ONC issues guidance on EHR vendor contract terms

The Office of the National Coordinator for Health IT has released its first guide to help electronic health record buyers and users understand vendor contracts.

The 25-page guide--entitled "EHR Contracts: Key Contract Terms for Users to Understand" and released July 29--provides detailed information on seven common EHR contract terms found in vendor agreements, including the meaning of the terms, what providers need to know and related issues, such as specific language one may find in a contract.

"Understanding these terms may help you select an appropriate EHR system and protect your practice or organization from business and patient safety risks that may arise when you rely upon EHRs for critical aspects of your operations," the guide states.

Contract terms addressed in the guide include:

  • Indemnification and hold harmless clauses
  • Confidentiality and nondisclosure agreements
  • Warranties and disclaimers
  • Limits on liability
  • Dispute resolution
  • Termination and wind down provisions
  • Intellectual property disputes

The guide also explains the difference between using an EHR provided via a license to operate the software on one's own equipment and one provided "as a service" with or without a software license. It takes pains to note that it is not providing legal advice, that each provider has its own "unique circumstances," and that purchasers should obtain the assistance of an "experienced attorney."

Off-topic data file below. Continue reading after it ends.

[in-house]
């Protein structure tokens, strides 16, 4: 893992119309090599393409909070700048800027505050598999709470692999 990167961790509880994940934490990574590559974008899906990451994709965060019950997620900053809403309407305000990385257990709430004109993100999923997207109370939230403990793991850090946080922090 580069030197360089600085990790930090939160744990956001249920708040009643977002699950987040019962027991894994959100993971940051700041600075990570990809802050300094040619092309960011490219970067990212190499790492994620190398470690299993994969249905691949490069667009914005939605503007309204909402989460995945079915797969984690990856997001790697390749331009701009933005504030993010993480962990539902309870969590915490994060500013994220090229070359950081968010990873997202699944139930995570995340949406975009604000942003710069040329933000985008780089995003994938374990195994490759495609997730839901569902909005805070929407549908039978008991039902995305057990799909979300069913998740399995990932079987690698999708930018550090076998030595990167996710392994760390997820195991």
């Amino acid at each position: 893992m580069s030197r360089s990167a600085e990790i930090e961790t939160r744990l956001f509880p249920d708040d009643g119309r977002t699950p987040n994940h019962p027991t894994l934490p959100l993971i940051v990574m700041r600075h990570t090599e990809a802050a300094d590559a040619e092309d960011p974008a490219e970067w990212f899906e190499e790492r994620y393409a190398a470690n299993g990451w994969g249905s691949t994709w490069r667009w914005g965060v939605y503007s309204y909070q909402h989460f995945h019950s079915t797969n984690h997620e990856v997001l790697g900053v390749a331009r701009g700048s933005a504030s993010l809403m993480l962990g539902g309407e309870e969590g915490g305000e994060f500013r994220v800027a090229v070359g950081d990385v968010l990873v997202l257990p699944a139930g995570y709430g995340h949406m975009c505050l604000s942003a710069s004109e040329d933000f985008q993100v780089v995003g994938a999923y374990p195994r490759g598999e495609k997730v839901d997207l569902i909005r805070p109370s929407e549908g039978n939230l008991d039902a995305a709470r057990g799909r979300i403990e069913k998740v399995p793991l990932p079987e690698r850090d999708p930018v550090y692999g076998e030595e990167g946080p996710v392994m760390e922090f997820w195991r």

The contract guide is the latest in ONC's efforts to support the use of EHRs and other health IT. Other resources include case studies, workforce programs, and the regional extension center program.

According to John Christiansen, a health attorney with Seattle-based Christiansen IT Law, providers need look beyond EHR vendor contracts themselves, and take a risk management approach when evaluating an EHR purchase, since there are so many vendor-related risks that can adversely affect them. Some of those risks--he said, speaking on a webinar conducted by the American Bar Association's Health Law Section in early July--include operational risk, risk to reputation and risks to patients.

To learn more:
- read the guide (.pdf)

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